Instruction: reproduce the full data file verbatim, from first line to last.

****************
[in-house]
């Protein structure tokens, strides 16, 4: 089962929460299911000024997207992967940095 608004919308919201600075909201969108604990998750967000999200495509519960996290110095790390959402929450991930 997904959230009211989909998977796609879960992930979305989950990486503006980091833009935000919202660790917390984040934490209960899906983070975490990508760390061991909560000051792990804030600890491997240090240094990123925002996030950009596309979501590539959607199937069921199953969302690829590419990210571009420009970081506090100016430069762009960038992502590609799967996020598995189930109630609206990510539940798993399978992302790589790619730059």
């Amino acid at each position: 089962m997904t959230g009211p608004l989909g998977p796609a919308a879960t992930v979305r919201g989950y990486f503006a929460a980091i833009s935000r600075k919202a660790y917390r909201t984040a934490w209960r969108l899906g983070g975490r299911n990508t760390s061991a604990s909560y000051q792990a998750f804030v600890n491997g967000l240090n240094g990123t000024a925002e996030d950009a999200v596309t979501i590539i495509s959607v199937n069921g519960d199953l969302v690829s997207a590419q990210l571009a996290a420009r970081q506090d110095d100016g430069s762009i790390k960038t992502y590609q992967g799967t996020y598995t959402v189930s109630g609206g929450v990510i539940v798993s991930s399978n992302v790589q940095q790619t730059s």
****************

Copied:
[in-house]
């Protein structure tokens, strides 16, 4: 089962929460299911000024997207992967940095 608004919308919201600075909201969108604990998750967000999200495509519960996290110095790390959402929450991930 997904959230009211989909998977796609879960992930979305989950990486503006980091833009935000919202660790917390984040934490209960899906983070975490990508760390061991909560000051792990804030600890491997240090240094990123925002996030950009596309979501590539959607199937069921199953969302690829590419990210571009420009970081506090100016430069762009960038992502590609799967996020598995189930109630609206990510539940798993399978992302790589790619730059």
């Amino acid at each position: 089962m997904t959230g009211p608004l989909g998977p796609a919308a879960t992930v979305r919201g989950y990486f503006a929460a980091i833009s935000r600075k919202a660790y917390r909201t984040a934490w209960r969108l899906g983070g975490r299911n990508t760390s061991a604990s909560y000051q792990a998750f804030v600890n491997g967000l240090n240094g990123t000024a925002e996030d950009a999200v596309t979501i590539i495509s959607v199937n069921g519960d199953l969302v690829s997207a590419q990210l571009a996290a420009r970081q506090d110095d100016g430069s762009i790390k960038t992502y590609q992967g799967t996020y598995t959402v189930s109630g609206g929450v990510i539940v798993s991930s399978n992302v790589q940095q790619t730059s």